In conversation with the bad plus

By Stuart Nicholson

When The Bad Plus’s major label debut These are the Vistas was released in 2003, it stirred up debate that few new releases in jazz had done for some while. After the renascent 1990s, when strictures of what jazz was and what it wasn’t had filled the air, playing by the rule book had, in general, become the status quo in jazz. So the arrival of The Bad Plus was a bit of a culture shock.



                                The Bad Plus, by Jos L. Knaepen


Here was a band—Ethan Iverson on piano, Reid Anderson on bass and Dave King on drums—who since their formation in 2000 had worked on creating a very specific group identity, described by Dave King in The New York Times as, “white-noise atmosphere, all the instruments colliding, very calamity-driven, chaos-theory stuff.” Seeming to cock-a-snoot at current jazz proprietary, this band’s music, often loud, complex and rhythmic, succeeded in inducing involuntary facial tics among listeners of a more temperate disposition.

Some critics wanted to stab them to death with their pens, yet the band’s off-the-wall abandon, artful deconstruction of staples from popular culture and cohesive group sound soon won them infinitely more friends than enemies. For a start, The Bad Plus's music sounded as if it had been recorded in 2003 and not 1963, and even pop critics, who had long despaired of jazz, were won over. “A spectacular collection of songs that doesn’t require a user’s manual to captivate you,” said Esquire magazine.



                                The Bad Plus, by Jos L. Knaepen


Certainly the use of songs by the likes of Kurt Cobain, Blondie and Aphex Twin on that first album helped The Bad Plus’s case in extending their appeal beyond the usual jazz constituency. This undoubtedly irked some critics to whom playing “covers” from popular culture represented something of a betrayal, and many failed to acknowledge the detailed, ingenious and often inspired re-workings, conjured-up by the trio, which often sounded like different compositions entirely.

The Bad Plus quickly realised that one of the problems of covering songs from popular culture is the memory of a song’s original performance is often difficult to disentangle from the song itself. It’s the performance that achieves an autonomous character and not the song. Yet The Bad Plus succeeded in making the songs sound their own, thus forcing listeners to consider them afresh. This of course is what jazz musicians have long done during the music’s productive relationship with popular culture—most of us do not think of Julie Andrews when listening to Coltrane’s 1961 version of “My Favourite Things” or Cyndi Lauper when listening to Davis’ 1984 version of “Time After Time,” for example.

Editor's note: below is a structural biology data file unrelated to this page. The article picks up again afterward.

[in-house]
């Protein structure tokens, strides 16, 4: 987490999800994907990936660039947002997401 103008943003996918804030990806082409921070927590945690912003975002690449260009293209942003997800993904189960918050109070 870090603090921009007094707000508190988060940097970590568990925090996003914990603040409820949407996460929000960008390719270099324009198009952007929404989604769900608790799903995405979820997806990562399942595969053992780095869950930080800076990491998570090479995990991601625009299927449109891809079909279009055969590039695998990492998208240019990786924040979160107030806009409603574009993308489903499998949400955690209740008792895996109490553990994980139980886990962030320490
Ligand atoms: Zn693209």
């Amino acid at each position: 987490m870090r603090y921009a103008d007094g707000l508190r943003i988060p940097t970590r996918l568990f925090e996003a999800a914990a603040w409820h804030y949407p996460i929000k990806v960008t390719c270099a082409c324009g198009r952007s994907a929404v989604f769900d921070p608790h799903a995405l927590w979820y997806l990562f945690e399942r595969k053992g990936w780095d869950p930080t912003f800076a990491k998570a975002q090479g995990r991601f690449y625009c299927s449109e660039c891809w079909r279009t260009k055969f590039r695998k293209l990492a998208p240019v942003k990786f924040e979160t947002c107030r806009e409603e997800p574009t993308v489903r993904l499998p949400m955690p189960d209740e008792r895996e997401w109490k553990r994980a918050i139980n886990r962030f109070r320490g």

For All I Care

As the original controversy the surrounded the group gradually subsided, the band became a popular draw at festivals across the US and Europe. After last year’s Prog, described by Billboard as “easily the most likeable and listenable jazz album of 2007,” the trio wanted to try some new ideas and broaden their musical concept. So for their next album they decided to continue reworking contemporary songs, but this time clarify them with a voice. They also had the idea of taking compositions from the classical canon and seeing what they could do with them. Both approaches suggested great potential, but both came loaded with problems of conception as much as execution. Here, with the release of For All I Care, the trio discuss the challenges of launching out in fresh directions and the concepts behind them.

So, new approaches for the new album, tell us about them.

Reid Anderson: This being our sixth album, we really have been thinking for a while about changing things up a bit for ourselves and friends of The Bad Plus, and what would be the next logical step for us. I think we are essentially a band that is about songs. Whether it’s other people’s or our own, we’re always thinking of things in terms of songs and it became pretty obvious to us that we should use a singer for the next record. That is the next logical step. So the challenge became who are we going to do it with? We discussed it quite a bit throwing around the idea of maybe someone who is well known or maybe ask somebody who is famous to do it, but then it seemed to us we needed somebody to work with us within the parameters of what the Bad Plus is.

Dave King: Even though we had been this city unto ourselves, we began to talk about what would make most sense in terms of a real departure and that was to bring a singer into record. We had also thought of a guitar or whatever but we didn’t want the music to take this turn sonically. We’re just into this idea of the three of us, this trio and what we’ve been able to do with it. And we felt a singer was a way to go and I knew this singer Wendy Lewis who I worked with in Minneapolis several years ago. She’s incredible, more than ensemble player, she’s not like a diva ‘up front’ type thing. She’s much more this person who can deal with really progressive music, she had bands of her own that I worked with that were always dealing in weird time signatures and stuff. She wasn’t a ‘jazzy’ jazz singer, someone who was going to come in and have that type of mentality that the vocal was to be supported at all times in a polite manner, she was much more experimental, almost like a P. J. Harvey-type character, and we ended up talking about it last summer [2007] and she was really interested.